Wednesday, June 17, 2009

Blunt Helps Roll Out GOP Healthcare Alternative

Congressman Roy Blunt helped roll out the Republican alternative for healthcare reform Wednesday that would be less costly than the Democratic plan and mainly focus on reforming existing programs rather than creating a new mandate for insurance.

"Republicans have a common-sense health care reform plan that will reduce costs, expand access, and increase the quality of care for every American – and do it in a way our country can afford, without costly mandates," said Blunt, a 2010 candidate for U.S. Senate, in a statement.

Major elements of the GOP-backed proposal include tax credits for low and modest-income Americans to buy their own insurance, urging states to create a "universal access program," and doing more to promote prevention and wellness, while reducing unnecessary treatments. Read more details of the Blunt-backed plan HERE.

The overall cost of the plan remains unclear -- as does how many more Americans Blunt and Republicans hope to insure. On the other hand, Democrats have not detailed how they would pay for their plan either.

When asked about the specific numbers at a press conference, Blunt turned mostly to what the Republican plan would not pay for.

"We will not have coverage paid for by taxpayers for people at 500 percent of the poverty level. We will not have coverage that -- where the taxpayers pay for families who make over $100,000. That’s not going to be part of our plan. So we’re going to look at the numbers where we do have to help people," Blunt answered.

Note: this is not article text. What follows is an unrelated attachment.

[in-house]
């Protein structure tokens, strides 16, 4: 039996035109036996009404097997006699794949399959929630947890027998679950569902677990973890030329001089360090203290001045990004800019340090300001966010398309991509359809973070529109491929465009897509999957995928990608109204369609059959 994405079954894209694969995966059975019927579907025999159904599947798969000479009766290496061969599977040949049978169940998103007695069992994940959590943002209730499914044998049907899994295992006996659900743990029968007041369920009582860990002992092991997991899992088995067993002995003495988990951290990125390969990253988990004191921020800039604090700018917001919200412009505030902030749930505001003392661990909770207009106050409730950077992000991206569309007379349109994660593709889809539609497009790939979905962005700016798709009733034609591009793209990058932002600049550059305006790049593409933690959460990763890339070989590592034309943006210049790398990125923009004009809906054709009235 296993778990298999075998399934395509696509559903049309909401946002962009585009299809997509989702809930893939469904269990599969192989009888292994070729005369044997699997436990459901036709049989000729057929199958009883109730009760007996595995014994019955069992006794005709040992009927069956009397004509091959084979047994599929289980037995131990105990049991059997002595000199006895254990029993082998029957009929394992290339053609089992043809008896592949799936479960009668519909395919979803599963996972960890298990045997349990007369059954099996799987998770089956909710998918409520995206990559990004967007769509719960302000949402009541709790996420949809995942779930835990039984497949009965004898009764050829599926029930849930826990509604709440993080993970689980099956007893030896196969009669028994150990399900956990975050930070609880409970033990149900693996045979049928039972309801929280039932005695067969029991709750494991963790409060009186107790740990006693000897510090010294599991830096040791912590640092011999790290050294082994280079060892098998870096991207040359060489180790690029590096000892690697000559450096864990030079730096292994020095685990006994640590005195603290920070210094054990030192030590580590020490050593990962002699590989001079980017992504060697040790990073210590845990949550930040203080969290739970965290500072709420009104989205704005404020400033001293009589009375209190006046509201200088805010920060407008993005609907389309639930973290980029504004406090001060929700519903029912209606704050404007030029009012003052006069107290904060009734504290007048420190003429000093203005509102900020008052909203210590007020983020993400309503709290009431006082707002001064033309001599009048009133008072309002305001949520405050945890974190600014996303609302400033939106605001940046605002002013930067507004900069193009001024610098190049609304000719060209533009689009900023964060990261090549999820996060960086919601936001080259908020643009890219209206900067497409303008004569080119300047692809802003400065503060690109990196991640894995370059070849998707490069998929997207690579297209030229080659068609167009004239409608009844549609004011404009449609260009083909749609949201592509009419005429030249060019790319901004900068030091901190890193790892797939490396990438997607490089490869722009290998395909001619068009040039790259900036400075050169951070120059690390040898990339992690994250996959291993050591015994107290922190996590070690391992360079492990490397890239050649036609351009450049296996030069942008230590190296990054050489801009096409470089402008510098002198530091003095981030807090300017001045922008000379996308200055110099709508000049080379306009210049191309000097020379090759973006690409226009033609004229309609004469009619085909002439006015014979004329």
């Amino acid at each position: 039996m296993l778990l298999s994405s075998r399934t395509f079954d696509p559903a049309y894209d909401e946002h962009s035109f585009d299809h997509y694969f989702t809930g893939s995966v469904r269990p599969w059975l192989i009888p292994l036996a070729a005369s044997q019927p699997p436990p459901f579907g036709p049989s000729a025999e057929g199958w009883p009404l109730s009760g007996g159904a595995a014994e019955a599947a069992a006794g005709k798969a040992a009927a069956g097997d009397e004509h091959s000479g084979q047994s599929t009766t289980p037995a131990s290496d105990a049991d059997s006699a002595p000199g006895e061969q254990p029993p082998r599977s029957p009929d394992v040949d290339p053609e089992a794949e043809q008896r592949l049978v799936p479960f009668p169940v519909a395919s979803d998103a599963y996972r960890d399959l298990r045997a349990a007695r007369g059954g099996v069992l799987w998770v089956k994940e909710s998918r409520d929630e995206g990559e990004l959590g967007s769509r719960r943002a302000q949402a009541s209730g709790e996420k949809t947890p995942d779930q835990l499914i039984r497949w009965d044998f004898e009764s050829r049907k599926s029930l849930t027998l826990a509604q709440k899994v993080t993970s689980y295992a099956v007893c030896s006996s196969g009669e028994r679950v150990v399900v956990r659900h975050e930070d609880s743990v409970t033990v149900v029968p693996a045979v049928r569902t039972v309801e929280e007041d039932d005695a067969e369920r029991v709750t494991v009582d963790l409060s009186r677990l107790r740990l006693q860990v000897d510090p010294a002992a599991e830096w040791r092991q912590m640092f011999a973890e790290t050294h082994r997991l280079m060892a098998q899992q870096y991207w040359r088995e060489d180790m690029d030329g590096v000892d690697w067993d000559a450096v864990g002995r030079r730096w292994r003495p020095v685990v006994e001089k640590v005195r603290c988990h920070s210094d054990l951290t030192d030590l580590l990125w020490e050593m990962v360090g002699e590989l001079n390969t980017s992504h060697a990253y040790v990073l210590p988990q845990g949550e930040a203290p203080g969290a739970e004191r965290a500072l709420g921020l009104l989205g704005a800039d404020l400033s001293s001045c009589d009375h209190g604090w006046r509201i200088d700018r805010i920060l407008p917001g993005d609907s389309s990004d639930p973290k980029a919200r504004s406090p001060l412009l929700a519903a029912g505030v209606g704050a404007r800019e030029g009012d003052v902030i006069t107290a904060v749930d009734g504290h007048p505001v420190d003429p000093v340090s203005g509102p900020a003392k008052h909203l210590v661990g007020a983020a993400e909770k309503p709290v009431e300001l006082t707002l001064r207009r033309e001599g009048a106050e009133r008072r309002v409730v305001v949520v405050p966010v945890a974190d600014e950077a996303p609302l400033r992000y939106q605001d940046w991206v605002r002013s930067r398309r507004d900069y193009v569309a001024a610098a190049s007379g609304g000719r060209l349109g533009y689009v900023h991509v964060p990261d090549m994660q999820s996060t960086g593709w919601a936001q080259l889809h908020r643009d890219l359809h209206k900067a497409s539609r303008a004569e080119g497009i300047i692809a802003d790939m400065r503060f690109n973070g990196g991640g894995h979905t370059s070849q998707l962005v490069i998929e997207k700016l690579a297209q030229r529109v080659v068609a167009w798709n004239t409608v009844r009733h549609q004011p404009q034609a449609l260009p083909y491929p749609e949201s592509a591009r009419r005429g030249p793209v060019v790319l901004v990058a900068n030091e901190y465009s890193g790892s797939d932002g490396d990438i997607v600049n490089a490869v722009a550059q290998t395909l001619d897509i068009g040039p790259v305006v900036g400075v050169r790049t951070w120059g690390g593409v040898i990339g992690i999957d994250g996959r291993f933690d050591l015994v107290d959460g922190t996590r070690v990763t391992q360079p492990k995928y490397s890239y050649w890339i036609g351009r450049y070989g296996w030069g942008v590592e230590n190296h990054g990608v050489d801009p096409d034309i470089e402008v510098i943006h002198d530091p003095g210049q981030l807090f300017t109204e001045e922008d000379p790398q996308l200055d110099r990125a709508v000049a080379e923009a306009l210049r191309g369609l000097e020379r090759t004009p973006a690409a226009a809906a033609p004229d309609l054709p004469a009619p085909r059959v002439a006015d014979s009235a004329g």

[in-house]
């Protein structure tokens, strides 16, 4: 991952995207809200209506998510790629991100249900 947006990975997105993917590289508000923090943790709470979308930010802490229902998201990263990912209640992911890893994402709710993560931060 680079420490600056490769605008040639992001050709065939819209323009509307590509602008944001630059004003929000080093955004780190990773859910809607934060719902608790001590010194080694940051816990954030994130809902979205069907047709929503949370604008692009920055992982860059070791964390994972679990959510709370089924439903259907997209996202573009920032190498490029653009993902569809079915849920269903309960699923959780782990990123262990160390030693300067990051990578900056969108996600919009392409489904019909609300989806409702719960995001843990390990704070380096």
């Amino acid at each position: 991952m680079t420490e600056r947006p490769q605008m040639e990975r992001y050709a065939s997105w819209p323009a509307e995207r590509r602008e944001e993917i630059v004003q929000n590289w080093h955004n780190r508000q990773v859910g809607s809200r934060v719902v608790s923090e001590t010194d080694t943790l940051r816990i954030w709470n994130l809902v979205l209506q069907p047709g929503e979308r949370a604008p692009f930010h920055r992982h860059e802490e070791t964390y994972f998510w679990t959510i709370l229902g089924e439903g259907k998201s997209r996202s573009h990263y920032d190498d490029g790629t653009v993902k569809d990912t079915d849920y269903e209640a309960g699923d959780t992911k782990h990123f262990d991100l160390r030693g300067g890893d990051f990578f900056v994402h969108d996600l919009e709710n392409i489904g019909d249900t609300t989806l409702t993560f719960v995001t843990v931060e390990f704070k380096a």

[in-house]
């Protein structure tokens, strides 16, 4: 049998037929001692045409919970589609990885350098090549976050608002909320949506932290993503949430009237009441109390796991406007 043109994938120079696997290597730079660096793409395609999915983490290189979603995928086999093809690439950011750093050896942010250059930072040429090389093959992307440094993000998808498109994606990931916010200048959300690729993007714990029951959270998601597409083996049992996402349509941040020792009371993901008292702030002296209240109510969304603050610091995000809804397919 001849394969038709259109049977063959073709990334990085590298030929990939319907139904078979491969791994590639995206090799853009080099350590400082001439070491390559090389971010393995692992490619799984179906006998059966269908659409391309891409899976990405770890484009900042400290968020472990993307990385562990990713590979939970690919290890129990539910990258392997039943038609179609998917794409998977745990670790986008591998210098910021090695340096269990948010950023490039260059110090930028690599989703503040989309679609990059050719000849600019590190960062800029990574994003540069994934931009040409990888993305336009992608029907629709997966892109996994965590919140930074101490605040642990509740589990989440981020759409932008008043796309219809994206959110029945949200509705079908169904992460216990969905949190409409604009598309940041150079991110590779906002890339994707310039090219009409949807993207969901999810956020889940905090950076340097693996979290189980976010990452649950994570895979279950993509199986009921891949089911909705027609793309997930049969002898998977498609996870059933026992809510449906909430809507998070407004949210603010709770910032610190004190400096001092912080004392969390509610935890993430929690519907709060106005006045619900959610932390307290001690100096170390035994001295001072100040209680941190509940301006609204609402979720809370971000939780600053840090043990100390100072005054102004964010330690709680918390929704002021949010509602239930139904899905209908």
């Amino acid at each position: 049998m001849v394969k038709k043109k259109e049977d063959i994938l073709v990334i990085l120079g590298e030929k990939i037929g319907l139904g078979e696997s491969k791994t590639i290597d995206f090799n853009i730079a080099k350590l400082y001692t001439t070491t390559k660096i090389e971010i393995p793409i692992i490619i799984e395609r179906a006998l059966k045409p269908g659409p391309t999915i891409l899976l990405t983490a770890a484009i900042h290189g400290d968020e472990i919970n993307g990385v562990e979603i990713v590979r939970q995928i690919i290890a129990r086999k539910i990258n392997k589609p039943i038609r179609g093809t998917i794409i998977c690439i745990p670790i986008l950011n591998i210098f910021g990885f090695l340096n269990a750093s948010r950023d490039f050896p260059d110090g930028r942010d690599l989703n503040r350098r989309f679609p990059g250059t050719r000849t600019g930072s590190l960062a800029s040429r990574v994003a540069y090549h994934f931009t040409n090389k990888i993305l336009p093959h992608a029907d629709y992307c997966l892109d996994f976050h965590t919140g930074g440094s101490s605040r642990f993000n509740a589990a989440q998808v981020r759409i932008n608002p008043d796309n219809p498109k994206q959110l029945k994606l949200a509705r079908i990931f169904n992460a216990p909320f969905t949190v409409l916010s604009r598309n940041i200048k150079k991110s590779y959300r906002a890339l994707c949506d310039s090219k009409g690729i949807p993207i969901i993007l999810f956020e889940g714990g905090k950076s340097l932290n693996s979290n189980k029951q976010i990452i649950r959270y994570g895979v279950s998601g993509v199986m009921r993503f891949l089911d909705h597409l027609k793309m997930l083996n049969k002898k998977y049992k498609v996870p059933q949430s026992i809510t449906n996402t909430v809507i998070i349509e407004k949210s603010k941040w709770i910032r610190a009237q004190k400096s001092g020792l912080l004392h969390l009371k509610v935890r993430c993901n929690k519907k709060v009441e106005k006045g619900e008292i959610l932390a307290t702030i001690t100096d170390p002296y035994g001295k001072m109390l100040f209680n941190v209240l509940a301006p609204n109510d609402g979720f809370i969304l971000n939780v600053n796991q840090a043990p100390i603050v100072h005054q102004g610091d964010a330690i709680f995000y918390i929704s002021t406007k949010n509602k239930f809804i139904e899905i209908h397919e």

"There are ways to get uninsured people on the insurance rolls without having $1 trillion price tag," he added, during the press conference. You can read a transcript provided by CQ Politics HERE.

Blunt also spoke about making Medicaid more efficient, but also making sure that "everybody who has access to Medicaid knows they have access."

That point may be an ironic one for some of Blunt's opponents, who will easily recall that his son, Matt Blunt who cut thousands from the Medicaid rolls in Missouri during his first year as Governor.

"Many of the uninsured today actually qualify for existing programs. Ten million of the uninsured today have insurance available to them at work. And so, among other things, we think employees should have to opt out aggressively of choosing their insurance at work as opposed to aggressively have to opt in," Blunt went on.
Democrats point to an MSNBC report noting that the Republican plan "that still leaves 29 million-plus uninsured that are not specifically mentioned in the plan."

Also on Wednesday, the White House announced the formation of state lawmakers who will push for healthcare reform across the country. No Missourians were listed in the official group, but the Missouri Pro-Vote Coalition is organizing a conference call Thursday to "reinforce President Obama's efforts to pass comprehensive healthcare reform."

Sen. Jeff Smith and State Rep. Sara Lampe will be part of an 11:30 a.m. conference call Thursday to push for a public insurance option.

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